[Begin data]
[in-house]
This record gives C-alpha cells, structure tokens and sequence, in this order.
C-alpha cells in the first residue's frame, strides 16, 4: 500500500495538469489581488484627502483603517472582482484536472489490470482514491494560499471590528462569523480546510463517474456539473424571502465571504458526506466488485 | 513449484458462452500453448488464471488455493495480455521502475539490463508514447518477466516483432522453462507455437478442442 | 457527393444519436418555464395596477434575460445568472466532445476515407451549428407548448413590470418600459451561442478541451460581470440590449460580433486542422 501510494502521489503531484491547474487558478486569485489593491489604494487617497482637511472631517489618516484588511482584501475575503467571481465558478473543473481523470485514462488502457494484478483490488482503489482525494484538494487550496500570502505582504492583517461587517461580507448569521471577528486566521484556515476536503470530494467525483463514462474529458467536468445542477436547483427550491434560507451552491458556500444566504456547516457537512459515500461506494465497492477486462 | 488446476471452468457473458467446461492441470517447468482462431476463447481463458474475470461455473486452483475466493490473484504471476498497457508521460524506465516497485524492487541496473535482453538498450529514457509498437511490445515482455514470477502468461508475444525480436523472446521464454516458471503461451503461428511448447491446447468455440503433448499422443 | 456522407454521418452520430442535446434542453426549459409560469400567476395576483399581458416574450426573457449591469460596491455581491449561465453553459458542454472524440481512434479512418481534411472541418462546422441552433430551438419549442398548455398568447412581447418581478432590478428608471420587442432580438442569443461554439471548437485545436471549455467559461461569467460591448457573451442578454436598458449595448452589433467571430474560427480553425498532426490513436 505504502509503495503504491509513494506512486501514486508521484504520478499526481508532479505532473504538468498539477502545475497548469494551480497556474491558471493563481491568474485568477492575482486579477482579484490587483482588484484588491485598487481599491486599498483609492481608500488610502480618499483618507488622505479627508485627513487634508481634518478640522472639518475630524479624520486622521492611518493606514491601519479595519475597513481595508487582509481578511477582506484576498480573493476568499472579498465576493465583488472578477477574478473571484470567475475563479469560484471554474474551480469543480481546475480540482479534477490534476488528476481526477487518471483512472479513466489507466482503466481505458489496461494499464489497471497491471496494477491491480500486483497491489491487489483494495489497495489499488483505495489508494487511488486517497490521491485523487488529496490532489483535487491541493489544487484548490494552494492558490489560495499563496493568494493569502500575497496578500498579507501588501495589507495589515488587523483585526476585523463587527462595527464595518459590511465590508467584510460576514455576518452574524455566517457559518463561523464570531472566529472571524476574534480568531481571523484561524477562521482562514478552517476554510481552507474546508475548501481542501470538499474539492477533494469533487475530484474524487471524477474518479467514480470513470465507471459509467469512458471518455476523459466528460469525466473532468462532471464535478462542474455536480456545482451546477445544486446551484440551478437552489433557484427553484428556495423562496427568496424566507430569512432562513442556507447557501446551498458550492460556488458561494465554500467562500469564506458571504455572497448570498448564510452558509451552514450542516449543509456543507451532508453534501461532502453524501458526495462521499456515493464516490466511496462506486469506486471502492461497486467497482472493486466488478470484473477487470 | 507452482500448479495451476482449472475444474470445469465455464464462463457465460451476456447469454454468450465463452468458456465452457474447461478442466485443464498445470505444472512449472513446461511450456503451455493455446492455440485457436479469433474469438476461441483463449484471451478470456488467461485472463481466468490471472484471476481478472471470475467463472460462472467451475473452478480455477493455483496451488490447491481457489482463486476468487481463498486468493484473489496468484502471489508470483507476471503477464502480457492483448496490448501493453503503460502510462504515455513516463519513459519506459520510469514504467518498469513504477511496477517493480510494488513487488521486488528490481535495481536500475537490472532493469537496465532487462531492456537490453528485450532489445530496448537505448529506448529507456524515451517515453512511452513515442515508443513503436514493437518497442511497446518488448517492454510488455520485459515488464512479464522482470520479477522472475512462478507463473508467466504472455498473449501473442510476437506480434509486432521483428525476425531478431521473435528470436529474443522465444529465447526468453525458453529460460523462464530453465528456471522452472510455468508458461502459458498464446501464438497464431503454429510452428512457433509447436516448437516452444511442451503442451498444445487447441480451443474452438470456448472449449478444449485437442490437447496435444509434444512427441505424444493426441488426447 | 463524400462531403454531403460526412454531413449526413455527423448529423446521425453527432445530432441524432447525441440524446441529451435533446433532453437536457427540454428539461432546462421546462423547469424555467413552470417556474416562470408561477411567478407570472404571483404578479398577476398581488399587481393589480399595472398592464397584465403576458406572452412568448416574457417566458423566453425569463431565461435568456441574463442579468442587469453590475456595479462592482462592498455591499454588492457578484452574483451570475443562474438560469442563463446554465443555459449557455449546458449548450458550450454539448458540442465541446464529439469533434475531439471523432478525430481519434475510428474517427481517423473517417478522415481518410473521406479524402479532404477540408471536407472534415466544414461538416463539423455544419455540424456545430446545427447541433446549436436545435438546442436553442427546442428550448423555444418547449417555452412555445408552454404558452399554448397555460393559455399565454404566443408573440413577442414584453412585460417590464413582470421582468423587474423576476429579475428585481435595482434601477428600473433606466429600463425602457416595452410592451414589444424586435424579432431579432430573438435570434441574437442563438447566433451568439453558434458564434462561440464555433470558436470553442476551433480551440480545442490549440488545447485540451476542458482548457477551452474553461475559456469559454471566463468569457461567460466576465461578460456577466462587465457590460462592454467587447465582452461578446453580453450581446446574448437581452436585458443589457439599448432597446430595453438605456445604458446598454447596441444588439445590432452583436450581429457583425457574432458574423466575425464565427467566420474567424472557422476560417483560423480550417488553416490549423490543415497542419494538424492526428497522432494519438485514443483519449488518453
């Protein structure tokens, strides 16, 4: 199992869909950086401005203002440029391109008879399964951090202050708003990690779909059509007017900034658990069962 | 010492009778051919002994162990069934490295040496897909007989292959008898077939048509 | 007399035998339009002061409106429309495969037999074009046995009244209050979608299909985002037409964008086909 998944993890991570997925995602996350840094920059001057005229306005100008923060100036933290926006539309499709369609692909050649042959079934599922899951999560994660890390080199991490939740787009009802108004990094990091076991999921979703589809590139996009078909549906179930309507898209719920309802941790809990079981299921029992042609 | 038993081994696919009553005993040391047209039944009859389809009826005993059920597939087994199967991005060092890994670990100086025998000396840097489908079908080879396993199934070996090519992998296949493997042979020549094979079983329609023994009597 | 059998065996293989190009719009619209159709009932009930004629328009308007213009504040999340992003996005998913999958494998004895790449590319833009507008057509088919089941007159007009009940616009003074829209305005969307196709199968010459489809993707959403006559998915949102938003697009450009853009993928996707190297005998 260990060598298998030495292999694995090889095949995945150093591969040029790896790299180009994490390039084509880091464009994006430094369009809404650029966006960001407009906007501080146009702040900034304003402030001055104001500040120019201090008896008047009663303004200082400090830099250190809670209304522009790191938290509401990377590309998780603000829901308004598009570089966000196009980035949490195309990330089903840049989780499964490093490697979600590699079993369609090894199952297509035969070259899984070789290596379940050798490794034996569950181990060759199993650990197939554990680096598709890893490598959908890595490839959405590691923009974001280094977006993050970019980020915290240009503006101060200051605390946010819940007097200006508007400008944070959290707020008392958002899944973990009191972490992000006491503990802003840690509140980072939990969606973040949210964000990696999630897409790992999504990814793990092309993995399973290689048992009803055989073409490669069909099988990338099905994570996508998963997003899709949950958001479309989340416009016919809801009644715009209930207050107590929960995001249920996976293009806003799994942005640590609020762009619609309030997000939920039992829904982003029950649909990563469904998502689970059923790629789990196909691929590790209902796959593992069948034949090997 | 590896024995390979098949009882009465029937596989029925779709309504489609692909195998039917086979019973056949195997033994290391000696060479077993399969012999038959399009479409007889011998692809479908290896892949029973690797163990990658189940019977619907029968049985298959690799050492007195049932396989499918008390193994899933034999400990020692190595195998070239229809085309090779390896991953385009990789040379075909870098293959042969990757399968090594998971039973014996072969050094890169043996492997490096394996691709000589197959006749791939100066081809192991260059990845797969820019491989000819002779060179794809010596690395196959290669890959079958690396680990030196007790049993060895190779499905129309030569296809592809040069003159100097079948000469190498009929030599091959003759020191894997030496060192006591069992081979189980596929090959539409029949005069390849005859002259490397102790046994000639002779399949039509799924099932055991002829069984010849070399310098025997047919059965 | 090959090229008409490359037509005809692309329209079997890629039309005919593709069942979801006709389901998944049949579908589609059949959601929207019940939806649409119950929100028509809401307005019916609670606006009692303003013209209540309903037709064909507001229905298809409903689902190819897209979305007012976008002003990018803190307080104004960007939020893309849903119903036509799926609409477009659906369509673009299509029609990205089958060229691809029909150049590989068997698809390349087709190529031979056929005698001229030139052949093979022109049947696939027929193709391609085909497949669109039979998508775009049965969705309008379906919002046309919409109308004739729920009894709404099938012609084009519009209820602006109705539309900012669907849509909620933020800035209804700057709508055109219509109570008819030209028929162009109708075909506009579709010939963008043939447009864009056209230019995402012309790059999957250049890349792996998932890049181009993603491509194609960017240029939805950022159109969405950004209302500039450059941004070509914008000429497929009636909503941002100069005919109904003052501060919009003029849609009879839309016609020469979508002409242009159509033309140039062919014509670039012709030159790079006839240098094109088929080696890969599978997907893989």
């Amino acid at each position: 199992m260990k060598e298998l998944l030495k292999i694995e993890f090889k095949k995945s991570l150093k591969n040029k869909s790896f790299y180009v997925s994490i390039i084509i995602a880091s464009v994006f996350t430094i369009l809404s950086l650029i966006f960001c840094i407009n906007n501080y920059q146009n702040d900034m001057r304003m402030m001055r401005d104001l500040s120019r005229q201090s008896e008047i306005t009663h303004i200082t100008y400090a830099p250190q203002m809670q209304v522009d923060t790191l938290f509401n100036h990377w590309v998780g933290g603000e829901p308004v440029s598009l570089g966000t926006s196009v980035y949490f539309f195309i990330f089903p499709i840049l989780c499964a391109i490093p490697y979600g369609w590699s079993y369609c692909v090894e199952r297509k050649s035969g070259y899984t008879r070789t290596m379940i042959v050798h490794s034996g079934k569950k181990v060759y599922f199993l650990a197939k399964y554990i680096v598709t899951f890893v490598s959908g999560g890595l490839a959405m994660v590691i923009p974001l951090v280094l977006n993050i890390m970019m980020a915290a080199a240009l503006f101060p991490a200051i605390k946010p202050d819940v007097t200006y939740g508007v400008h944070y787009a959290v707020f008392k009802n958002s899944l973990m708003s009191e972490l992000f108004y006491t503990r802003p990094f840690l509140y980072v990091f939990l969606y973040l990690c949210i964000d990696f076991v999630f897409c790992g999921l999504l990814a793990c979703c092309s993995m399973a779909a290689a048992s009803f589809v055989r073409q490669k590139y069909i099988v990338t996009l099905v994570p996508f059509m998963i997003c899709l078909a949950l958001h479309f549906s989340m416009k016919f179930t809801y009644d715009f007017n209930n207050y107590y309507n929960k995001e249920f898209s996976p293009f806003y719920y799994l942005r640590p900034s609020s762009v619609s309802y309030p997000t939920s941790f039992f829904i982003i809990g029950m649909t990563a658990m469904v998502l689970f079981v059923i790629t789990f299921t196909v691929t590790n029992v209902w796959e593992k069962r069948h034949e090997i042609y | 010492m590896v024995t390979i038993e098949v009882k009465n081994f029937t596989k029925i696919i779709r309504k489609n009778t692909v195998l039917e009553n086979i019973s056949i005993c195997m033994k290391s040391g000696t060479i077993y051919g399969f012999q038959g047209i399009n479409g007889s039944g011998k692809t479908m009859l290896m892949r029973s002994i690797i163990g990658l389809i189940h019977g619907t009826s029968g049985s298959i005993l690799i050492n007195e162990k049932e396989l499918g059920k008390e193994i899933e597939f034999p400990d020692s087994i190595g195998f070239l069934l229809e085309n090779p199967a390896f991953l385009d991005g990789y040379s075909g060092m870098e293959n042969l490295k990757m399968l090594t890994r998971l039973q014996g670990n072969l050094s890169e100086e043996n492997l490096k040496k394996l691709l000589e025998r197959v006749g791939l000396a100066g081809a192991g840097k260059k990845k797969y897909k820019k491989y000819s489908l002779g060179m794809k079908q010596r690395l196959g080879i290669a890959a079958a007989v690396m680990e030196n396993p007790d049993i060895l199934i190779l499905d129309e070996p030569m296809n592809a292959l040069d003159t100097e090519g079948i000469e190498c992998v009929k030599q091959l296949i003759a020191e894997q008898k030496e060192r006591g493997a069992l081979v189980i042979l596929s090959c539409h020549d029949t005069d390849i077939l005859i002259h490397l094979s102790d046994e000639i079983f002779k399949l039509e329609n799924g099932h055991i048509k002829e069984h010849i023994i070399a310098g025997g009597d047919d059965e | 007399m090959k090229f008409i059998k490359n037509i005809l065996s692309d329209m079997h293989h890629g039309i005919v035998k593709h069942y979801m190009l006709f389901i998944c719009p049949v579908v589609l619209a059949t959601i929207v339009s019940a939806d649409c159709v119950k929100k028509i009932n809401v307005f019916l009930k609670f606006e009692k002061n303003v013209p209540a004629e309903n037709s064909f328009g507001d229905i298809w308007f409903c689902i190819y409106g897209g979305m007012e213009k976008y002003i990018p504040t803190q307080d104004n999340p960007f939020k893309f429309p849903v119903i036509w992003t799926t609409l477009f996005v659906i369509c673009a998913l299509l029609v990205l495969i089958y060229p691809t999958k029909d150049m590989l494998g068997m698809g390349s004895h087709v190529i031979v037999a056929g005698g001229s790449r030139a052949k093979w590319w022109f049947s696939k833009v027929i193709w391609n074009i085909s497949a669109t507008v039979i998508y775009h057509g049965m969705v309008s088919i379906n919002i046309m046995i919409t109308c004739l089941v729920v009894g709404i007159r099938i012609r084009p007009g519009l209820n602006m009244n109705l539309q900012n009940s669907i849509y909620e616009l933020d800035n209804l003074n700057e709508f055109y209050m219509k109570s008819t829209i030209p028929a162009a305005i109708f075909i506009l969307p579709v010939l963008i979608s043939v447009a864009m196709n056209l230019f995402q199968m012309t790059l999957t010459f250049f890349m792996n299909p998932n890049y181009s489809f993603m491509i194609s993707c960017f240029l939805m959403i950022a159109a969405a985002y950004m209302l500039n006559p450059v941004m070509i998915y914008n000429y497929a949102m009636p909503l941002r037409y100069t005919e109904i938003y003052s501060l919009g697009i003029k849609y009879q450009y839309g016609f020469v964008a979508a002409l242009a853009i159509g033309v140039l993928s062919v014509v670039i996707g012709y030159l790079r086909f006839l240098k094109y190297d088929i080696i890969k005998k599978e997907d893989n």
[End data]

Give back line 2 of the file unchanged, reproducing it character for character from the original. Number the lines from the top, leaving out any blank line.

This record gives C-alpha cells, structure tokens and sequence, in this order.